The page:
Photo Credit: Jakob Rubner
Michèle Ndedi Batchandji is a 2019 graduate from IHEID in Geneva with a Master in Development Studies; her thesis was on ‘Access to Education for orphans in Yemen’. Michèle has worked at NORRAG in the SDC backstopping Team and is now a consultant in project implementation in the Office for Africa at the International Trade Center (ITC). You can continue the converSation with Michèle via firstname.lastname@example.org and via LinkedIn https://www.linkedin.com/in/michelendedi/
Today, in all the major armed conflicts, civilians represent the highest number of casualties. According to Action on Armed Violence, the countries with the highest death toll of civilians are Syria, Afghanistan, Yemen and Iraq. These wars have all intermittently received high media coverage in the United States and in Europe, with the exception of Yemen. The Yemeni conflict only had its moment in the spotlight for a couple of months when images of starving children were widely circulated. Now with the Covid-19 pandemic—and despite the UN Security Council Resolution 2532 calling for cessation of hostilities in all conflict zones—even less attention is being paid to the situation of Yemen, while attacks and retaliations continue and the story goes on…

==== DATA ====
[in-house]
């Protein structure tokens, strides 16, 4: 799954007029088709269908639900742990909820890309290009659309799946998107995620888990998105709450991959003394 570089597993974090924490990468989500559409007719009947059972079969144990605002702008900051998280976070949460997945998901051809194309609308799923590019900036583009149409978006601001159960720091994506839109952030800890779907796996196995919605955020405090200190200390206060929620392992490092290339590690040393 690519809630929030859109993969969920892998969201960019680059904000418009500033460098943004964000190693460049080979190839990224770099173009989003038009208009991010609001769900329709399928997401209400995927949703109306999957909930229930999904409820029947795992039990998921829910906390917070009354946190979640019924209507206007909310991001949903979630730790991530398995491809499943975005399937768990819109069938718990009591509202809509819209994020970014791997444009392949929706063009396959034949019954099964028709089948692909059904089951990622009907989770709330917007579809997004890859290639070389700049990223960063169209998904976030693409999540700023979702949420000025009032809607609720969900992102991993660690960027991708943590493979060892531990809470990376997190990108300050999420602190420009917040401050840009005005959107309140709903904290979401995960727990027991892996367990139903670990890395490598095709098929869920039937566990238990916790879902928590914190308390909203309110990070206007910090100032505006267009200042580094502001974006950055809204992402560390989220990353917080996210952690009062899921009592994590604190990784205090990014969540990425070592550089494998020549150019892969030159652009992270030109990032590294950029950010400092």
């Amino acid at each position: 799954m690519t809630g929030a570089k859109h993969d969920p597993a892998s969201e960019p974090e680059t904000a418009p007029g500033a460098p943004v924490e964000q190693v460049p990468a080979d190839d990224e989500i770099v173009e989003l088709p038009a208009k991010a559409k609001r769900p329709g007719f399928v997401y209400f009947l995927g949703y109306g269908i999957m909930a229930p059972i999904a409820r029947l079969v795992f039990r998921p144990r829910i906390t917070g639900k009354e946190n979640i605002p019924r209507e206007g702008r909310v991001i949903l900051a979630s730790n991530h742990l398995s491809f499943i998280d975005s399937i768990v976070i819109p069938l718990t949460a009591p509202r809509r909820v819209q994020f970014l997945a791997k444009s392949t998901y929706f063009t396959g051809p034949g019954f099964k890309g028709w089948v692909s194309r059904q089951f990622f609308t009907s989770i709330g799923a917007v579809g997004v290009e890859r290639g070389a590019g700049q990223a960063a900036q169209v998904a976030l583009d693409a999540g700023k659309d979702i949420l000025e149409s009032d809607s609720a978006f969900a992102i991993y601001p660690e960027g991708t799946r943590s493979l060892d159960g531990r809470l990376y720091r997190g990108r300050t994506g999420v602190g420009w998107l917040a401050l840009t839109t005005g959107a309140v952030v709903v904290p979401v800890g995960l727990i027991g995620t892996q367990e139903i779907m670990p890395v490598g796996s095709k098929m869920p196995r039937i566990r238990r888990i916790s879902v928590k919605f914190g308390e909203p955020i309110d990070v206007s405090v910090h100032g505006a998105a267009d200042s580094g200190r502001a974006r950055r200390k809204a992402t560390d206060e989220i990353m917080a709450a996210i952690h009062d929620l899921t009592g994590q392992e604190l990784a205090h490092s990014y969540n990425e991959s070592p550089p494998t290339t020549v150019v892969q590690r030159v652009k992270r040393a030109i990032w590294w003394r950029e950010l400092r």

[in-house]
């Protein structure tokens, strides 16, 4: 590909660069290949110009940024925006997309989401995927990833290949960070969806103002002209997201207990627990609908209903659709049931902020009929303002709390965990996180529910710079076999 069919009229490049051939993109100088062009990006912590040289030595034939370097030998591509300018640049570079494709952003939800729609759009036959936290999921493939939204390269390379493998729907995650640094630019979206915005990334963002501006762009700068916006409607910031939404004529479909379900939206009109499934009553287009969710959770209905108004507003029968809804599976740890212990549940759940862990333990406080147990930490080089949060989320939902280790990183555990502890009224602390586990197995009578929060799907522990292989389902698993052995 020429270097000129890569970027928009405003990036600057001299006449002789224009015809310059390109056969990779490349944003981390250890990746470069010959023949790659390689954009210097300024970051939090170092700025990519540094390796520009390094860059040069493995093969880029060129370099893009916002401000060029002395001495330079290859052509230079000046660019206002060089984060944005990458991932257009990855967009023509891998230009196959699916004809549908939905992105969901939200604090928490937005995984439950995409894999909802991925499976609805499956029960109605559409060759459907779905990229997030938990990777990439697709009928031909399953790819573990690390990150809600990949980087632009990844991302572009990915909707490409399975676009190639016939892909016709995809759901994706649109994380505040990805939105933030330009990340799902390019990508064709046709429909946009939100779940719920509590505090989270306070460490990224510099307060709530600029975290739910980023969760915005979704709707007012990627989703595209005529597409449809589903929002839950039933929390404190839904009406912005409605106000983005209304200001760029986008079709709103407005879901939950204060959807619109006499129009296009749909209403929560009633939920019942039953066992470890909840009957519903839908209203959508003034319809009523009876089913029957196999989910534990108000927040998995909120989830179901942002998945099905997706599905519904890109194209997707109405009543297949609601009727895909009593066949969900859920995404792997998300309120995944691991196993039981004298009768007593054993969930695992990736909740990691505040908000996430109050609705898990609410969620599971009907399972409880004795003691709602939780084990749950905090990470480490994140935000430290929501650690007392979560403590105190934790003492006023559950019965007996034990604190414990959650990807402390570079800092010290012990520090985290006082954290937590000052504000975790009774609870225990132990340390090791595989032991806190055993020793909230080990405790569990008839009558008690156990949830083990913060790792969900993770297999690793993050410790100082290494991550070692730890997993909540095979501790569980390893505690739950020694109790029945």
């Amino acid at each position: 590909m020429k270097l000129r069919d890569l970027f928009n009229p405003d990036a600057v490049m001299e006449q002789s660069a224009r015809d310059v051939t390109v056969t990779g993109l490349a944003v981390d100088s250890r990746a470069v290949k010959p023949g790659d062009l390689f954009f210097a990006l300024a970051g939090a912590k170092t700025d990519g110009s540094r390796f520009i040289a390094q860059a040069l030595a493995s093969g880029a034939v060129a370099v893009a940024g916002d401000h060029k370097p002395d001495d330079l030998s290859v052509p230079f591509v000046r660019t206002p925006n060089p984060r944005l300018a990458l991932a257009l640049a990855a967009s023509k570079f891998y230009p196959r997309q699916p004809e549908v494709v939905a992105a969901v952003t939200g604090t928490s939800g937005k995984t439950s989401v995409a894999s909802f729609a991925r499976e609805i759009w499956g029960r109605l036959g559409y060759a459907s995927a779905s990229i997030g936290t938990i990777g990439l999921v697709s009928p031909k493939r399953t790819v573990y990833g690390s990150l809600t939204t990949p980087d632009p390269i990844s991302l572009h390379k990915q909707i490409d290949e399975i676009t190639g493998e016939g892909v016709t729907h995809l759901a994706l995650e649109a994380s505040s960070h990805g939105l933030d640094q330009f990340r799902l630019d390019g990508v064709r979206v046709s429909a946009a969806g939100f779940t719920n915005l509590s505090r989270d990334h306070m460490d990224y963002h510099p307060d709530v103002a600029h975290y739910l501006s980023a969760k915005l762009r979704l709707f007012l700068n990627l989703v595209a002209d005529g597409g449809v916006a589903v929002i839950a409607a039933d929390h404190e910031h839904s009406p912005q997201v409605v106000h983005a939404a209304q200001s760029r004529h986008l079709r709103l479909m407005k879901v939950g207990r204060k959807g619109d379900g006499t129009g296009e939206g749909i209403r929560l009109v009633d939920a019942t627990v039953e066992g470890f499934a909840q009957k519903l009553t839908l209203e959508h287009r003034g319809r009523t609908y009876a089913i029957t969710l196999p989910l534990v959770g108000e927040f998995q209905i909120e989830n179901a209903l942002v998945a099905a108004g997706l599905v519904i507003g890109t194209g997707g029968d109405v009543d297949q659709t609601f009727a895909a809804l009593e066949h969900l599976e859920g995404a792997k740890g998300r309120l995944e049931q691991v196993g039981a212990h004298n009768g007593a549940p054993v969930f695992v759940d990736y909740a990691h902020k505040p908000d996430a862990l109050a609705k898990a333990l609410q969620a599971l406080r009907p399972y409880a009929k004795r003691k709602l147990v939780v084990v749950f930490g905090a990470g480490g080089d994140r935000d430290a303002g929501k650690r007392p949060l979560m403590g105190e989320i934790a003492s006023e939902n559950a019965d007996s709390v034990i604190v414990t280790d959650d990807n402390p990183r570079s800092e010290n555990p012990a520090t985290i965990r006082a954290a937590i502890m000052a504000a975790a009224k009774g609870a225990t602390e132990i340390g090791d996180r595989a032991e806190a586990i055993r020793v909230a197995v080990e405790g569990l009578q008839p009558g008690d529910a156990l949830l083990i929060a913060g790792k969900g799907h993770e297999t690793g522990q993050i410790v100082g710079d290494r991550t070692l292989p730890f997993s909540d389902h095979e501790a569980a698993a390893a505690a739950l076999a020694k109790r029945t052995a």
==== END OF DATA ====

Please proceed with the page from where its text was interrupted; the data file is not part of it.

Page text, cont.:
OK, but what is actually going on in that country? The war in Yemen is considered one of the deadliest wars of the past year, so let’s just look at some facts quickly: In Yemen, out of 30.5 million inhabitants, 24.1 million (80%) are said to be in need of humanitarian assistance, of which 12 million are children. Nearly every child in Yemen needs assistance. Schools and hospitals are often under attack. In 2018, some international organizations were calling it the world’s worst humanitarian crisis; now, with the compound effects of Covid-19, the situation can only deteriorate
So it seems tragic but what can we do, right? I cannot pretend to have an answer, but I think we can start by caring. OK, and how? The first step might be to start by being aware of what is happening there. At the basis, Yemen is a country like any other, whose citizens have rights to food, water, shelter, sleep as well as to health, employment and social stability. Thus, our immediate role can be to research, read, write, and to not remain indifferent.
One thing is certain though, that it will remain difficult to talk about actions with long-term impacts until a ceasefire is reached between the parties. Democratic institutions across the world have tried to end military support to belligerents with no real success for now. That means that citizens have to redouble its efforts and pressure on their governments. WE can help. We can all contribute by signing petitions, which will help in keeping the plight of Yemini people on government priority lists. Multilateral organizations have a major role to play by upholding the pressure on both parties to stop the fighting, and to establish more inclusive peace processes with advisory groups which will include more youth and women, who do not only represent the vast majority of the population but also are the first victims of this conflict.
So, let’s try to act, each at our level. The only fact that almost all children in Yemen need assistance can be a good motivation, don’t you think?